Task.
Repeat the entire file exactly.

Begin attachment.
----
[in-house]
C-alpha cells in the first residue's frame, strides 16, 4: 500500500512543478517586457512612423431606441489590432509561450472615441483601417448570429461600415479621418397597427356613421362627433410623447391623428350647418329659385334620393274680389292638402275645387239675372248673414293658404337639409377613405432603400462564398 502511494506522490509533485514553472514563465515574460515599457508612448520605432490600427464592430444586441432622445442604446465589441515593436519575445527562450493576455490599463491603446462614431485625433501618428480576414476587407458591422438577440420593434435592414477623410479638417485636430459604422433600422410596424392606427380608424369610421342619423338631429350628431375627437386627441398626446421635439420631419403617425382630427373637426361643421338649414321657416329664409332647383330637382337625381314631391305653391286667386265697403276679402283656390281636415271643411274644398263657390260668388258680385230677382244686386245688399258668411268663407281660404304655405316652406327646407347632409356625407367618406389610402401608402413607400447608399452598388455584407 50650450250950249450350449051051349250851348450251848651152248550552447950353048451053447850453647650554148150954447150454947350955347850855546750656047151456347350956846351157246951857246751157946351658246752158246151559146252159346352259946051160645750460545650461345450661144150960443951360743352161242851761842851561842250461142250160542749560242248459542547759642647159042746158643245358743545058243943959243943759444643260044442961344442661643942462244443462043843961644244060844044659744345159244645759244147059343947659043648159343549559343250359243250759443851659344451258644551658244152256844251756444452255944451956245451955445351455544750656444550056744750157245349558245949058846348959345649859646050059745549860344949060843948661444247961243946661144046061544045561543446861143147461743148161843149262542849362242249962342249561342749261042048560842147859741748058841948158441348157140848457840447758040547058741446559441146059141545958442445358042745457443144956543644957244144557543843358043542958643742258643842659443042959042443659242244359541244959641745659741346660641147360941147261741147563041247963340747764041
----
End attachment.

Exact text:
[in-house]
C-alpha cells in the first residue's frame, strides 16, 4: 500500500512543478517586457512612423431606441489590432509561450472615441483601417448570429461600415479621418397597427356613421362627433410623447391623428350647418329659385334620393274680389292638402275645387239675372248673414293658404337639409377613405432603400462564398 502511494506522490509533485514553472514563465515574460515599457508612448520605432490600427464592430444586441432622445442604446465589441515593436519575445527562450493576455490599463491603446462614431485625433501618428480576414476587407458591422438577440420593434435592414477623410479638417485636430459604422433600422410596424392606427380608424369610421342619423338631429350628431375627437386627441398626446421635439420631419403617425382630427373637426361643421338649414321657416329664409332647383330637382337625381314631391305653391286667386265697403276679402283656390281636415271643411274644398263657390260668388258680385230677382244686386245688399258668411268663407281660404304655405316652406327646407347632409356625407367618406389610402401608402413607400447608399452598388455584407 50650450250950249450350449051051349250851348450251848651152248550552447950353048451053447850453647650554148150954447150454947350955347850855546750656047151456347350956846351157246951857246751157946351658246752158246151559146252159346352259946051160645750460545650461345450661144150960443951360743352161242851761842851561842250461142250160542749560242248459542547759642647159042746158643245358743545058243943959243943759444643260044442961344442661643942462244443462043843961644244060844044659744345159244645759244147059343947659043648159343549559343250359243250759443851659344451258644551658244152256844251756444452255944451956245451955445351455544750656444550056744750157245349558245949058846348959345649859646050059745549860344949060843948661444247961243946661144046061544045561543446861143147461743148161843149262542849362242249962342249561342749261042048560842147859741748058841948158441348157140848457840447758040547058741446559441146059141545958442445358042745457443144956543644957244144557543843358043542958643742258643842659443042959042443659242244359541244959641745659741346660641147360941147261741147563041247963340747764041